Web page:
Picks and Pans Review: The Contender
Much of the excitement missing from the current presidential campaign can be found in The Contender, a luridly entertaining political thriller. This isn't a great film when stacked up against such classics of the genre as All the King's Men or The Manchurian Candidate, but it is well-acted by a superior cast, sustains a crackling pace and couldn't be timelier. And it sure beats watching Al Gore and George W. Bush exchange numbing details of prescription drug benefits.
Set very much in the combative present, Contender starts with an incumbent President (Bridges) naming a woman senator (Allen), Laine Hanson, to serve as Vice President after the death of the incumbent veep. Opposing her nomination is a powerful congressman (Oldman) in charge of her confirmation hearings. He sets to digging up dirt, including a photo purportedly showing Hanson as a 19-year-old college freshman sexually servicing fraternity brothers at a party. Hanson refuses to say whether she's the woman in the picture, declaring that her sexual history is nobody's business. "If I were a man," she says, "no one would care how many sexual partners I'd had in college, and it shouldn't be an issue for a woman."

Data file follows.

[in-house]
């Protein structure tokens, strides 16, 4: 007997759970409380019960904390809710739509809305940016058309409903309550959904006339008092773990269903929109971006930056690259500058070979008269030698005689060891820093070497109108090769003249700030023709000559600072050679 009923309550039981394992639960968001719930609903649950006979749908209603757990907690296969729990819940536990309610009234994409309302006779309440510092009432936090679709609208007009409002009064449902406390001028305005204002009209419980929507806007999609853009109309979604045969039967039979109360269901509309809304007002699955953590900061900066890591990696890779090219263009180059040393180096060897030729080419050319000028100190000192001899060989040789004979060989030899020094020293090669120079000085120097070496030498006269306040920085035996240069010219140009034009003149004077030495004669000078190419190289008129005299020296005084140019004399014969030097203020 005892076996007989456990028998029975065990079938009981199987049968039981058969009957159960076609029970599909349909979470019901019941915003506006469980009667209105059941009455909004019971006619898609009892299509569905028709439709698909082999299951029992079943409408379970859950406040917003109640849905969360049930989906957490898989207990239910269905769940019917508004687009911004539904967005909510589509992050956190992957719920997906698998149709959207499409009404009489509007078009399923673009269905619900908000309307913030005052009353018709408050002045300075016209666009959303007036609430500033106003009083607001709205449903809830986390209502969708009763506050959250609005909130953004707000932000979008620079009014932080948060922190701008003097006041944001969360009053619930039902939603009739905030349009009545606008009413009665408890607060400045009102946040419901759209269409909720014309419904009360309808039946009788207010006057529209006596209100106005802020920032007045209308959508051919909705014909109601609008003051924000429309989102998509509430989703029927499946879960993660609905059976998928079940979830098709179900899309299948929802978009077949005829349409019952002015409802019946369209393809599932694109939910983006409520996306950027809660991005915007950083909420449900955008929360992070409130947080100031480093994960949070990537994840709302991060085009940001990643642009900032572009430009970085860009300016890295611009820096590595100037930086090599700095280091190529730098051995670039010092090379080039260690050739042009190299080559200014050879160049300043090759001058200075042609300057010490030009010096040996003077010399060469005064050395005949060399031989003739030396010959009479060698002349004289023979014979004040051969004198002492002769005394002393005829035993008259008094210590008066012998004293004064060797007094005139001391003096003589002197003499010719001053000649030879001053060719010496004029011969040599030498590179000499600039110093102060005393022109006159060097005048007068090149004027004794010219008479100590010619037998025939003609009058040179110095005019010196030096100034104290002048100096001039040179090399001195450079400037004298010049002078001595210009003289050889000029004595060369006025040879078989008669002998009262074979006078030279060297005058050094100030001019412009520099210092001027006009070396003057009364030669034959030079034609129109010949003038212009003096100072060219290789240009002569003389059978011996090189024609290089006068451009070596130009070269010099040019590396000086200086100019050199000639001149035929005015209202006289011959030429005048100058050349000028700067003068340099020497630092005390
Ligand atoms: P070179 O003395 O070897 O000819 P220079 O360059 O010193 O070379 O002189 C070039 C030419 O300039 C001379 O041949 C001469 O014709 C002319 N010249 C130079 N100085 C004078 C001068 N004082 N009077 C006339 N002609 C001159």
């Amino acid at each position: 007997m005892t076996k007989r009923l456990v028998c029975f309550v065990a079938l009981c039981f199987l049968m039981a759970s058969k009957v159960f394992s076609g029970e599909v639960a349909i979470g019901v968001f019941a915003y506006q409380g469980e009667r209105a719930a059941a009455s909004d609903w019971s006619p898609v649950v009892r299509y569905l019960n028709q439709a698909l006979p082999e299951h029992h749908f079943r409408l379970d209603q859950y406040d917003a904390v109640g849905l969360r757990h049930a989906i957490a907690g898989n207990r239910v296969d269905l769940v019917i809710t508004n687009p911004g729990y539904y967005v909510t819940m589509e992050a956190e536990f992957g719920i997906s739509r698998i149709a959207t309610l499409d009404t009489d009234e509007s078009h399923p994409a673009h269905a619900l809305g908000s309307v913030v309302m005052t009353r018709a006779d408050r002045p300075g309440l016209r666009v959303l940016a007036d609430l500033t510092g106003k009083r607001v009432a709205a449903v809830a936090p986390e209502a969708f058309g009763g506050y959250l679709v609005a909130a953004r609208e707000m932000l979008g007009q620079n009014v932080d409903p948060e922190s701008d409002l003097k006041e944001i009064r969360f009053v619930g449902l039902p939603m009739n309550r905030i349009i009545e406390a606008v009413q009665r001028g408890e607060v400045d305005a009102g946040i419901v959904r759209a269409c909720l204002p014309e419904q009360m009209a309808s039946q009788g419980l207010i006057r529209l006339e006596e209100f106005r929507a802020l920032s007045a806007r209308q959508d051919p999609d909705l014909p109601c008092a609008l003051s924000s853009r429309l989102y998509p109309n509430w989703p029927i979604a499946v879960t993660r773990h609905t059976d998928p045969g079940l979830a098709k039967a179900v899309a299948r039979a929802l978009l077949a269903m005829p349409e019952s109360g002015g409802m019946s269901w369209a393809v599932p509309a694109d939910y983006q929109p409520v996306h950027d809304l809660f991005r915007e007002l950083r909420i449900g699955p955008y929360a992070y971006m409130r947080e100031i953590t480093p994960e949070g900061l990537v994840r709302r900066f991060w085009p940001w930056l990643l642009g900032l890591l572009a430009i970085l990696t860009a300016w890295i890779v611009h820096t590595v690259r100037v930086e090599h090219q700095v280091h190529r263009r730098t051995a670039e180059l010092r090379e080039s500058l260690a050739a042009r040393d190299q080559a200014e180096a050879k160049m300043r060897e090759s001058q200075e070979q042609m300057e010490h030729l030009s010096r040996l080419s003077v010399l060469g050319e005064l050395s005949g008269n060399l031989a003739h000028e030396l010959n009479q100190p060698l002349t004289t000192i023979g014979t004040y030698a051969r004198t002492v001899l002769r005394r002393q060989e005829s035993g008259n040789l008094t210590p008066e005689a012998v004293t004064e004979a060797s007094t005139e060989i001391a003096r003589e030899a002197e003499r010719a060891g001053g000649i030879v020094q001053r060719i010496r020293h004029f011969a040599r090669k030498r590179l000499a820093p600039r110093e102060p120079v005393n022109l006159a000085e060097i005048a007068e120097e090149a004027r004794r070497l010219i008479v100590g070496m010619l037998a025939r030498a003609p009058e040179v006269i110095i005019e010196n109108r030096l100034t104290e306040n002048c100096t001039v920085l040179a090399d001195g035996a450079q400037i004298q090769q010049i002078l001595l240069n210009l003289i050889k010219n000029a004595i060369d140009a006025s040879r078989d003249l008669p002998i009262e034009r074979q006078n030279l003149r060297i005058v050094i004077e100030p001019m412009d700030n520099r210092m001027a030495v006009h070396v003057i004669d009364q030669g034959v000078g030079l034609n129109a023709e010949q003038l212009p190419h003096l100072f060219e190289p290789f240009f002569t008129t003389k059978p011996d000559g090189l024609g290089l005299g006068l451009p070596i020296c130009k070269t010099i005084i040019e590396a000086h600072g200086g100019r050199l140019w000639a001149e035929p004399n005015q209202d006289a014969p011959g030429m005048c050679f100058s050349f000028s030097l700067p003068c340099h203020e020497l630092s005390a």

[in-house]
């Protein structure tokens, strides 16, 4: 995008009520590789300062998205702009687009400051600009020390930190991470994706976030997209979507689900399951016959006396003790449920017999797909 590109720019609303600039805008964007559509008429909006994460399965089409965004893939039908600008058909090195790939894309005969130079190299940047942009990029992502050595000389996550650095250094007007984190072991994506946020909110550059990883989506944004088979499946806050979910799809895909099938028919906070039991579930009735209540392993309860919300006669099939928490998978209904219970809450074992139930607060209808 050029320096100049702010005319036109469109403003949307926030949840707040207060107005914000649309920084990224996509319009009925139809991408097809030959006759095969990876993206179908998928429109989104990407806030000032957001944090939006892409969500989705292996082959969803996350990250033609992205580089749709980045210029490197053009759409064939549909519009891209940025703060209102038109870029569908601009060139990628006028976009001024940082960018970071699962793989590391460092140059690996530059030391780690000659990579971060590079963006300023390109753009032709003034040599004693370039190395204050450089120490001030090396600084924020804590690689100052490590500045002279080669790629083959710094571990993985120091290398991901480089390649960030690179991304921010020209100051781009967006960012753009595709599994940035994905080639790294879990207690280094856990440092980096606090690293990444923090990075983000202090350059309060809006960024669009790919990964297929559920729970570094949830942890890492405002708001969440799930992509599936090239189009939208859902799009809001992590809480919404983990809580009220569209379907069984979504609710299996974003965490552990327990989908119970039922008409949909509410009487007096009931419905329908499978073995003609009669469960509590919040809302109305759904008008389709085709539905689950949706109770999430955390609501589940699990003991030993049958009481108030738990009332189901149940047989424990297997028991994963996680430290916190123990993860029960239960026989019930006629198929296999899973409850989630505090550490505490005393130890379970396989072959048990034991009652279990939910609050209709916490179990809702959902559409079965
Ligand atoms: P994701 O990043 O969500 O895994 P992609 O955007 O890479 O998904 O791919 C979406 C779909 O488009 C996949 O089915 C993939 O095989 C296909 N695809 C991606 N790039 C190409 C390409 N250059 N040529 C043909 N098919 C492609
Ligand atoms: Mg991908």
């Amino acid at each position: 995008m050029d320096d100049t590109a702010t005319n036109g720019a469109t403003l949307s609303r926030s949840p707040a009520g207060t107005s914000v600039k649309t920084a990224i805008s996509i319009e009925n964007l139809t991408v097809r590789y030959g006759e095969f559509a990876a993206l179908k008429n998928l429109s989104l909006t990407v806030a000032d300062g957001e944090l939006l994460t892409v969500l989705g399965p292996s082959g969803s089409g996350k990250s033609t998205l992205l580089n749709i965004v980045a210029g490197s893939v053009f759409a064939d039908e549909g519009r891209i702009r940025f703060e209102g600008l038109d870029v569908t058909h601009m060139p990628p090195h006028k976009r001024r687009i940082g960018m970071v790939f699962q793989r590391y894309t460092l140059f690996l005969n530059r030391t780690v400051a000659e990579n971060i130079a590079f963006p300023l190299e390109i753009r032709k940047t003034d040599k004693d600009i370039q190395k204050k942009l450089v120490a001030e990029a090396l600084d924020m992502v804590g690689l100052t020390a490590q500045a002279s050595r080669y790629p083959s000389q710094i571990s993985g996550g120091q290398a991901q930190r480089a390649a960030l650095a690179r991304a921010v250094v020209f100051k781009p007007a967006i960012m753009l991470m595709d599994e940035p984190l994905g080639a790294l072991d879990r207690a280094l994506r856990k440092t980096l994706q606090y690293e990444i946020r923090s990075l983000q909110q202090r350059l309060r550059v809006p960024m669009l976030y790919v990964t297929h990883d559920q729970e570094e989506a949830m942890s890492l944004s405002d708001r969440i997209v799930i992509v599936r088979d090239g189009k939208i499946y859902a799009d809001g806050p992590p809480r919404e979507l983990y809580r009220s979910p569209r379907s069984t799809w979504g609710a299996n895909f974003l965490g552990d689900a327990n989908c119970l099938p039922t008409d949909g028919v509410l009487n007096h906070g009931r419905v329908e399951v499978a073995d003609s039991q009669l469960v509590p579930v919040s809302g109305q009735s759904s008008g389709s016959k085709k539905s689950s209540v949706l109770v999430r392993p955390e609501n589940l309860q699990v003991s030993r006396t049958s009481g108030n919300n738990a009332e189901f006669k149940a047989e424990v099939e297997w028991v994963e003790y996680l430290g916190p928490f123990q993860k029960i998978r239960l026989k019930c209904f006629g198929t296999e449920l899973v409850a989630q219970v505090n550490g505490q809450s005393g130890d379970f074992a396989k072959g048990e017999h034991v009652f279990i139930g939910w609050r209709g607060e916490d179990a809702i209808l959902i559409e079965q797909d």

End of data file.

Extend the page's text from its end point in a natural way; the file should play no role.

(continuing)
Written and directed by Rod Lurie, Contender ends up pulling its punches, though this doesn't hurt its potboiler appeal. Allen shows enough steely resolve to carry any campaign, while Bridges makes the most charming of Presidents. There's also excellent work by Oldman as Allen's nemesis, Elliott as the prez's top adviser and Slater as a Jimmy Stewart-like freshman legislator. (R)
Bottom Line: That's the ticket
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